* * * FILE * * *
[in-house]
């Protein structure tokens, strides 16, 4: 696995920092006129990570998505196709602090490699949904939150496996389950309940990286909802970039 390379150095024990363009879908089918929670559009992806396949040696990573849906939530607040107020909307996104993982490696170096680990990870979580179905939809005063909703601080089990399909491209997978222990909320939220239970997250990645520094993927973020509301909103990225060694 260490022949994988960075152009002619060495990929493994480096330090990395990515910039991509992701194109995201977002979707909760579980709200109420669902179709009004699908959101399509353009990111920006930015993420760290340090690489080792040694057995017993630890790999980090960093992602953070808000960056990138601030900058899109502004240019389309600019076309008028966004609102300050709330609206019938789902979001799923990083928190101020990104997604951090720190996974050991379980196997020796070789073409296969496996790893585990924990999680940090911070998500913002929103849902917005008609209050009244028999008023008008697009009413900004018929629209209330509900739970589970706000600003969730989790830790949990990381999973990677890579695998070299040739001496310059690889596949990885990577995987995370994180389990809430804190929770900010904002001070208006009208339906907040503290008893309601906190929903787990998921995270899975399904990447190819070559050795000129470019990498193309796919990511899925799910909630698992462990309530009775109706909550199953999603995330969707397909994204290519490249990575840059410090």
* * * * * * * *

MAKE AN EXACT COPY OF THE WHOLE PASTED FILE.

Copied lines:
[in-house]
């Protein structure tokens, strides 16, 4: 696995920092006129990570998505196709602090490699949904939150496996389950309940990286909802970039 390379150095024990363009879908089918929670559009992806396949040696990573849906939530607040107020909307996104993982490696170096680990990870979580179905939809005063909703601080089990399909491209997978222990909320939220239970997250990645520094993927973020509301909103990225060694 260490022949994988960075152009002619060495990929493994480096330090990395990515910039991509992701194109995201977002979707909760579980709200109420669902179709009004699908959101399509353009990111920006930015993420760290340090690489080792040694057995017993630890790999980090960093992602953070808000960056990138601030900058899109502004240019389309600019076309008028966004609102300050709330609206019938789902979001799923990083928190101020990104997604951090720190996974050991379980196997020796070789073409296969496996790893585990924990999680940090911070998500913002929103849902917005008609209050009244028999008023008008697009009413900004018929629209209330509900739970589970706000600003969730989790830790949990990381999973990677890579695998070299040739001496310059690889596949990885990577995987995370994180389990809430804190929770900010904002001070208006009208339906907040503290008893309601906190929903787990998921995270899975399904990447190819070559050795000129470019990498193309796919990511899925799910909630698992462990309530009775109706909550199953999603995330969707397909994204290519490249990575840059410090």